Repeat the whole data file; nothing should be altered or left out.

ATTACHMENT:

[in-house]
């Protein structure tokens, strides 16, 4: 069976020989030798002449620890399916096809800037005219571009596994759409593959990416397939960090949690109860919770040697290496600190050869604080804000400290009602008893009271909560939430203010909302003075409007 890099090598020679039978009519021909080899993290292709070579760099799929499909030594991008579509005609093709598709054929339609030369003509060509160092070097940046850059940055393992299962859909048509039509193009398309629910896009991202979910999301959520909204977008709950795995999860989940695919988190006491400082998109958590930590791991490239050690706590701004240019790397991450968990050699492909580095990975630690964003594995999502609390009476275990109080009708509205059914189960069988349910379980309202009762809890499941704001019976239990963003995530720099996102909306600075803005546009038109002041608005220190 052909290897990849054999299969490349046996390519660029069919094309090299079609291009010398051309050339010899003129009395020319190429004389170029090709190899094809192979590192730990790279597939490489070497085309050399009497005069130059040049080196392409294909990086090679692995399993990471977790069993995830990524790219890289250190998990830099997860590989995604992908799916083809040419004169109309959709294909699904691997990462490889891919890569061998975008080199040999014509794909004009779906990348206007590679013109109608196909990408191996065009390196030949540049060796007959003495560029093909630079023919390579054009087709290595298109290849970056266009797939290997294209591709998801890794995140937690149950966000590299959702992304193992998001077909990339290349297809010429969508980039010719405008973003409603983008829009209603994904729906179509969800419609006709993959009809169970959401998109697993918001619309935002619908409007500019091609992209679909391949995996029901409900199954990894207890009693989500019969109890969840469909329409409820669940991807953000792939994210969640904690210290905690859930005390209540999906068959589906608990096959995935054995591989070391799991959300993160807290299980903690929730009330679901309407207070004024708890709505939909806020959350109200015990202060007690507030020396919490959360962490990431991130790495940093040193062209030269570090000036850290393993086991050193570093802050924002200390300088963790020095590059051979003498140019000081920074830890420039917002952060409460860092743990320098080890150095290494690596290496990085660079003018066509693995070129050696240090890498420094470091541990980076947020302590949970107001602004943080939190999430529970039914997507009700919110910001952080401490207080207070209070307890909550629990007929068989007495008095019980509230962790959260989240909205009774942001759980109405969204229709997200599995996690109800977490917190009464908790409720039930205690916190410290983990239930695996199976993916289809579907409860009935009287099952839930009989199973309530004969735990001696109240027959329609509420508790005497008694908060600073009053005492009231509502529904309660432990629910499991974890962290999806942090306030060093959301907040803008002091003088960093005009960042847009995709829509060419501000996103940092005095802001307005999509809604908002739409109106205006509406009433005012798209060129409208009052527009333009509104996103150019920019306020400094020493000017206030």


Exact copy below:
[in-house]
């Protein structure tokens, strides 16, 4: 069976020989030798002449620890399916096809800037005219571009596994759409593959990416397939960090949690109860919770040697290496600190050869604080804000400290009602008893009271909560939430203010909302003075409007 890099090598020679039978009519021909080899993290292709070579760099799929499909030594991008579509005609093709598709054929339609030369003509060509160092070097940046850059940055393992299962859909048509039509193009398309629910896009991202979910999301959520909204977008709950795995999860989940695919988190006491400082998109958590930590791991490239050690706590701004240019790397991450968990050699492909580095990975630690964003594995999502609390009476275990109080009708509205059914189960069988349910379980309202009762809890499941704001019976239990963003995530720099996102909306600075803005546009038109002041608005220190 052909290897990849054999299969490349046996390519660029069919094309090299079609291009010398051309050339010899003129009395020319190429004389170029090709190899094809192979590192730990790279597939490489070497085309050399009497005069130059040049080196392409294909990086090679692995399993990471977790069993995830990524790219890289250190998990830099997860590989995604992908799916083809040419004169109309959709294909699904691997990462490889891919890569061998975008080199040999014509794909004009779906990348206007590679013109109608196909990408191996065009390196030949540049060796007959003495560029093909630079023919390579054009087709290595298109290849970056266009797939290997294209591709998801890794995140937690149950966000590299959702992304193992998001077909990339290349297809010429969508980039010719405008973003409603983008829009209603994904729906179509969800419609006709993959009809169970959401998109697993918001619309935002619908409007500019091609992209679909391949995996029901409900199954990894207890009693989500019969109890969840469909329409409820669940991807953000792939994210969640904690210290905690859930005390209540999906068959589906608990096959995935054995591989070391799991959300993160807290299980903690929730009330679901309407207070004024708890709505939909806020959350109200015990202060007690507030020396919490959360962490990431991130790495940093040193062209030269570090000036850290393993086991050193570093802050924002200390300088963790020095590059051979003498140019000081920074830890420039917002952060409460860092743990320098080890150095290494690596290496990085660079003018066509693995070129050696240090890498420094470091541990980076947020302590949970107001602004943080939190999430529970039914997507009700919110910001952080401490207080207070209070307890909550629990007929068989007495008095019980509230962790959260989240909205009774942001759980109405969204229709997200599995996690109800977490917190009464908790409720039930205690916190410290983990239930695996199976993916289809579907409860009935009287099952839930009989199973309530004969735990001696109240027959329609509420508790005497008694908060600073009053005492009231509502529904309660432990629910499991974890962290999806942090306030060093959301907040803008002091003088960093005009960042847009995709829509060419501000996103940092005095802001307005999509809604908002739409109106205006509406009433005012798209060129409208009052527009333009509104996103150019920019306020400094020493000017206030």